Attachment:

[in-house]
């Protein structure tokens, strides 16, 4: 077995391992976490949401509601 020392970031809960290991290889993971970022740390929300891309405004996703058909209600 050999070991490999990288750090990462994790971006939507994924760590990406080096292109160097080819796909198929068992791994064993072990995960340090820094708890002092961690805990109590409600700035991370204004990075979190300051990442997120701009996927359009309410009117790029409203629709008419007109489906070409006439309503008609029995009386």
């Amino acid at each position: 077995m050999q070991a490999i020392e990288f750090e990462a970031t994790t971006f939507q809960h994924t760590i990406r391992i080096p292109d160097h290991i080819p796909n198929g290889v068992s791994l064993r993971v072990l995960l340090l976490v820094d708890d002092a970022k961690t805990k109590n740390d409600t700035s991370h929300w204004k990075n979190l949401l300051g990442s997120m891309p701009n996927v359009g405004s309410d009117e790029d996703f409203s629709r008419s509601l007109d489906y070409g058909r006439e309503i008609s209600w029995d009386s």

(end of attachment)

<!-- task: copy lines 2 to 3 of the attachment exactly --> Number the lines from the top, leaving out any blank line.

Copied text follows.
């Protein structure tokens, strides 16, 4: 077995391992976490949401509601 020392970031809960290991290889993971970022740390929300891309405004996703058909209600 050999070991490999990288750090990462994790971006939507994924760590990406080096292109160097080819796909198929068992791994064993072990995960340090820094708890002092961690805990109590409600700035991370204004990075979190300051990442997120701009996927359009309410009117790029409203629709008419007109489906070409006439309503008609029995009386």
């Amino acid at each position: 077995m050999q070991a490999i020392e990288f750090e990462a970031t994790t971006f939507q809960h994924t760590i990406r391992i080096p292109d160097h290991i080819p796909n198929g290889v068992s791994l064993r993971v072990l995960l340090l976490v820094d708890d002092a970022k961690t805990k109590n740390d409600t700035s991370h929300w204004k990075n979190l949401l300051g990442s997120m891309p701009n996927v359009g405004s309410d009117e790029d996703f409203s629709r008419s509601l007109d489906y070409g058909r006439e309503i008609s209600w029995d009386s």